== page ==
Yet for all this enthusiasm, I think we need to be a little cautious in our optimism. Let's not forget that just because something is technologically possible does not mean that it will take off with consumers and creators; the lesson of 3D TV and the legacy of countless thousands of unloved 3D glasses gathering dust behind consumers' TVs should tell us that. Oculus and Sony are in the fray and Microsoft is making interested noises, but as of this moment, no VR headset actually exists in final market-ready form. Nor does any VR headset have a price point, a release date, or a finished piece of software to its name. These things will come, of course, but I'd be surprised if we see a 2014 release date for any consumer VR headset - and I'd be equally surprised if any such headset costs less than a decent, medium-sized television. Those costs will inevitably limit the early audience for VR, and as this would-be revolution begins to gather pace, there's a danger that a flood of low-cost imitators offering sub-par experiences could try to occupy the cheaper price points exposed by expensive premium hardware and consequently derail the whole dream.
"Even if this revolution stumbles and falls in the consumer arena, the efforts being made in technology and design will undoubtedly help to fuel another VR effort further down the line"
Then there's the question of software. I suspect that a lot of consumers, and perhaps even some developers, imagine themselves plugging in VR headsets and enjoying their favourite games in perfect immersion - but this isn't what's going to happen. VR games will require far more significant recoding and redesigning than games for 3D TVs did. The controls, the HUD, the movement systems and even the entire layout of some levels will need to be reconsidered. No doubt, a "language" of VR interaction and presentation will rapidly evolve, providing ready-made answers to some of the challenges of turning an existing game world into a VR experience - but the effort involved will remain significant. Custom-built VR experiences will be better, of course, but developers will be relying on selling such games to a pretty small installed base, at first.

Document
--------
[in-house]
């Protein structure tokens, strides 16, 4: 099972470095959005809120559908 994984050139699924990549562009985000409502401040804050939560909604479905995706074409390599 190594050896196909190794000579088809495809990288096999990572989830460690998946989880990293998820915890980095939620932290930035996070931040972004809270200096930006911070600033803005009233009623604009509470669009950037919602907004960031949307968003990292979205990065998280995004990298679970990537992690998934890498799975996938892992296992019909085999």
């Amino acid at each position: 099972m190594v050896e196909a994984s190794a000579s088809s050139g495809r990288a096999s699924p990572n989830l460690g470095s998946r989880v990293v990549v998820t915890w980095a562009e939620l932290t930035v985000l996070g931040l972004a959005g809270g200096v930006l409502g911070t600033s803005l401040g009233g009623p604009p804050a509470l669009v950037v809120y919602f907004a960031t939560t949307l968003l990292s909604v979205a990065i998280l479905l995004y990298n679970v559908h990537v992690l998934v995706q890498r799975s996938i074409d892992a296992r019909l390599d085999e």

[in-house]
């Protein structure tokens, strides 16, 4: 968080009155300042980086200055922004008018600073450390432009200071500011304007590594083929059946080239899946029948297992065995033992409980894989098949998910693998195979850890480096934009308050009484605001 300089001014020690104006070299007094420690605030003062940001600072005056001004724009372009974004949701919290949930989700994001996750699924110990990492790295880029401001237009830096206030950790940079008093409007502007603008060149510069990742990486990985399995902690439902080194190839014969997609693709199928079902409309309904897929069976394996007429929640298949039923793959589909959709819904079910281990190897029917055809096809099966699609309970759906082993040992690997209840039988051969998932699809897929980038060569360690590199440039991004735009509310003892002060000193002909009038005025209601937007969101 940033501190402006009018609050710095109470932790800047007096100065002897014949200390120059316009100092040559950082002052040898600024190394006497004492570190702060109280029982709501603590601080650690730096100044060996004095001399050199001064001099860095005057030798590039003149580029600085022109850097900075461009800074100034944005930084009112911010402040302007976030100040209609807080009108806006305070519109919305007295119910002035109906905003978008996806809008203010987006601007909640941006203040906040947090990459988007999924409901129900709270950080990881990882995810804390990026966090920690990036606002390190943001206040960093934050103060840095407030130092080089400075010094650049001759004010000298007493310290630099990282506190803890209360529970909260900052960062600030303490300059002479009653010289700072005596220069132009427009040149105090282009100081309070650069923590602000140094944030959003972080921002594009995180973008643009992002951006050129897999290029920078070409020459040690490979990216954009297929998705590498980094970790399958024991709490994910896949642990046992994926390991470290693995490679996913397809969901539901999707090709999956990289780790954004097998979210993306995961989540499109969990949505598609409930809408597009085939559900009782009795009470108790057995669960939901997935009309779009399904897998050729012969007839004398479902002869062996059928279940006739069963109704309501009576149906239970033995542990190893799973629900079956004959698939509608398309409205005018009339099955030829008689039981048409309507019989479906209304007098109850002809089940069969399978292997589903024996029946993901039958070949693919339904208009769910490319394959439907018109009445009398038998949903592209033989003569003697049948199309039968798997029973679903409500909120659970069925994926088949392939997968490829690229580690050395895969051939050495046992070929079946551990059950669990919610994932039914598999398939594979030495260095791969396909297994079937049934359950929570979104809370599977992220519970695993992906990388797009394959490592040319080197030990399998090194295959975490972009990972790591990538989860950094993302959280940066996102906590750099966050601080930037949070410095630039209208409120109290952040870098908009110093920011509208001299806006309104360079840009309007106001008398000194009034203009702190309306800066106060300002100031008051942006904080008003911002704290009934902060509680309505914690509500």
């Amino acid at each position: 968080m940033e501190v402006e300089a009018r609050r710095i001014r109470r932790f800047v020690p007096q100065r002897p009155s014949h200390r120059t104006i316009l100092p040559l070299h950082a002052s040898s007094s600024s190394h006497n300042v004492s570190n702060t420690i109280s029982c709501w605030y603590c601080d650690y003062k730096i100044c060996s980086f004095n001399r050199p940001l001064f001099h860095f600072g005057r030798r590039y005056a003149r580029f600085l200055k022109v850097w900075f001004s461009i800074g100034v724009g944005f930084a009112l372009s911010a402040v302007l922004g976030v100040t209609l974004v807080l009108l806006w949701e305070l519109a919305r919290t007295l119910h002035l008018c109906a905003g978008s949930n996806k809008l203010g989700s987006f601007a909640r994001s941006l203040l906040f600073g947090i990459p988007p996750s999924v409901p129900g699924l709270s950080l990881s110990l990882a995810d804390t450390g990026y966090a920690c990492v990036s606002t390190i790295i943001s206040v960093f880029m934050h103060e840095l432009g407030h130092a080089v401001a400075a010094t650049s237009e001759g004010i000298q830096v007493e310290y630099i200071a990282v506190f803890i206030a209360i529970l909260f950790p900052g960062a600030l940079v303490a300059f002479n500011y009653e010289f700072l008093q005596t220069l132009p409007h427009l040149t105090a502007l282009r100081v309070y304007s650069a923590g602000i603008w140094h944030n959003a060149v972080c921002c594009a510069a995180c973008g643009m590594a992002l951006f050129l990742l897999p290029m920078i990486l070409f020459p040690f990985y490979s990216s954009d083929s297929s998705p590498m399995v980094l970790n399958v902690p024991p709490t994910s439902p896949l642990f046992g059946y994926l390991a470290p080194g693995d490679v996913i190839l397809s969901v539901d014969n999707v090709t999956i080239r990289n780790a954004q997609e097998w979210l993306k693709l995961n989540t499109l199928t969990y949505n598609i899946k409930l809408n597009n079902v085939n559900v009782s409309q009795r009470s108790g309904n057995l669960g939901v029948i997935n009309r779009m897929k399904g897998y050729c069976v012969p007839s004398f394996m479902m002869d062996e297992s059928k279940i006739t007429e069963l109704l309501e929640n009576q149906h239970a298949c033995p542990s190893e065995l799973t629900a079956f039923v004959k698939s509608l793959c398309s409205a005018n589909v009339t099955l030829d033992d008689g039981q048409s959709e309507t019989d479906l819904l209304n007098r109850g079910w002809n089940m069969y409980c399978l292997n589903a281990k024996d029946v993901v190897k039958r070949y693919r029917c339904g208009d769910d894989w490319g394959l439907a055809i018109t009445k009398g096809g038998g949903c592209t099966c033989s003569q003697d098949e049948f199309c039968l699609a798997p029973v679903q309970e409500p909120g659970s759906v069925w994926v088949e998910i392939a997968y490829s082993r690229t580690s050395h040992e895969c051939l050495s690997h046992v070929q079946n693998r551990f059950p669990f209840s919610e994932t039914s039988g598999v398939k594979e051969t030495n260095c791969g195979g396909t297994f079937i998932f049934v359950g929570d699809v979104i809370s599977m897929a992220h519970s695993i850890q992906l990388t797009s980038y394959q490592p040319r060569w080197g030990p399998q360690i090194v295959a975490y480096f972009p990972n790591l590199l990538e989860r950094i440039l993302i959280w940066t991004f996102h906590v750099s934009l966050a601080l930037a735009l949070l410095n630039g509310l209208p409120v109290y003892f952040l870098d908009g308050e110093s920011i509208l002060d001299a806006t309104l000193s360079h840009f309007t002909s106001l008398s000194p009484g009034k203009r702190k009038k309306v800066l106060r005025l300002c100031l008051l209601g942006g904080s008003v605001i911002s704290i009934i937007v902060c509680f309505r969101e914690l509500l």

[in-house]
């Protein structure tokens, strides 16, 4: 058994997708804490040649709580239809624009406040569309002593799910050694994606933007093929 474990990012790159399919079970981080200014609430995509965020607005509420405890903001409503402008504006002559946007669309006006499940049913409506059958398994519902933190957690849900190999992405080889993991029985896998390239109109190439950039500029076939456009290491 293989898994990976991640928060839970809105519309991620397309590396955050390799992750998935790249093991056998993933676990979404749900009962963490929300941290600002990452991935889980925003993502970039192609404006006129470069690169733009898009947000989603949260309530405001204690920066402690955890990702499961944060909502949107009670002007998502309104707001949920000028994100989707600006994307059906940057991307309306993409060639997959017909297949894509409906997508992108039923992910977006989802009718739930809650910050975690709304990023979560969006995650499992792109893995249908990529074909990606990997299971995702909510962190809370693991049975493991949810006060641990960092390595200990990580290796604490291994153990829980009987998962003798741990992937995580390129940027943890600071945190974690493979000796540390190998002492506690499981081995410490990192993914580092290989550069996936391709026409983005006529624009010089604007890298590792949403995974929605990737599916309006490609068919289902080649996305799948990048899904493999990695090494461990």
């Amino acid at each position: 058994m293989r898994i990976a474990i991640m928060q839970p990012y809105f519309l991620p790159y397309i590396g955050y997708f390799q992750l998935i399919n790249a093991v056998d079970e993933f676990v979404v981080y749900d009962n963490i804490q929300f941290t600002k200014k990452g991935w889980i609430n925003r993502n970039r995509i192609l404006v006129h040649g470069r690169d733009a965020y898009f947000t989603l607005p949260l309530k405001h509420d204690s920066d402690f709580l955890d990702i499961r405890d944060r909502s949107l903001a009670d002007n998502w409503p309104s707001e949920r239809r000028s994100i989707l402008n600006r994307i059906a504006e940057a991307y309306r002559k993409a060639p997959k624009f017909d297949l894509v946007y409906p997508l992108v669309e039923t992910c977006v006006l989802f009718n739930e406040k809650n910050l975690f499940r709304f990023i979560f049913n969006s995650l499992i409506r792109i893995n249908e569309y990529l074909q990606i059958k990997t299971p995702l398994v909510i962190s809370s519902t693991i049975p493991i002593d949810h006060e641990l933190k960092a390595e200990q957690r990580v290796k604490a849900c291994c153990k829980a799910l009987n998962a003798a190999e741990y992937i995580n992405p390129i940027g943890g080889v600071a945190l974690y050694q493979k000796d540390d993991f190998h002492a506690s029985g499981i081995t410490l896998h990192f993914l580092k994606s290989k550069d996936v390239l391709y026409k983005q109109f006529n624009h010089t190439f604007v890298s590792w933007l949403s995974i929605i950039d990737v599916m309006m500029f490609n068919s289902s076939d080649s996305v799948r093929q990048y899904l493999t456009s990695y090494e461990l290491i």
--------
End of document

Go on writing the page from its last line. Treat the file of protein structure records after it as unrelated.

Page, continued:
Ultimately, that's going to be the big commercial challenge facing VR - installed base. Both Oculus and Morpheus are designed as peripherals, something you buy to attach to an existing gaming system, be it a PC or a PS4. As with any ambitious peripheral that's existed in the past, developers will face a choice between focusing efforts on building an experience for everyone who owns a PC or a PS4, or devoting resources to building out a VR experience for the minority who have also bought a headset. In many cases, commercial sense will win out over technological idealism, and VR adaptation will be an afterthought, or simply non-existent. Sony, in particular, is in a position to alleviate some of this difficulty thanks to its first-party studios and its influence over third-parties, but putting expensive VR headsets into the historical context of other optional peripherals is a sobering mental exercise.
None of this is to say that the work being undertaken on VR is worthless. Far from it; even if this revolution stumbles and falls in the consumer arena, the efforts being made in technology and design will undoubtedly help to fuel another VR effort further down the line. This is one dream that seems very unlikely to be abandoned, no matter how many times it fails to win traction among consumers, and one day the technology will be cheap and ubiquitous enough to make truly mass-market success inevitable. That day may actually be tomorrow (well, next year), or it may be far off in the future - we won't know for certain until the efforts of Sony, Oculus and others are actually out in the marketplace and facing the tough judgments of consumers.
Perhaps that's the real problem with visions of the future; they rarely come with an accurate date attached. Given enough time, almost every technological dream (or nightmare) will become possible. I have no doubt that VR's time is coming, but no certainty about how far off it may be. In the present hardware cycle, many of the signs are positive - but until consumers finally get to choose whether to buy expensive VR headsets, and developers face tough choices about whether to spend big on supporting the VR dream, we won't know whether this is really a glimpse of the future, or another Kinect-style albatross in the making.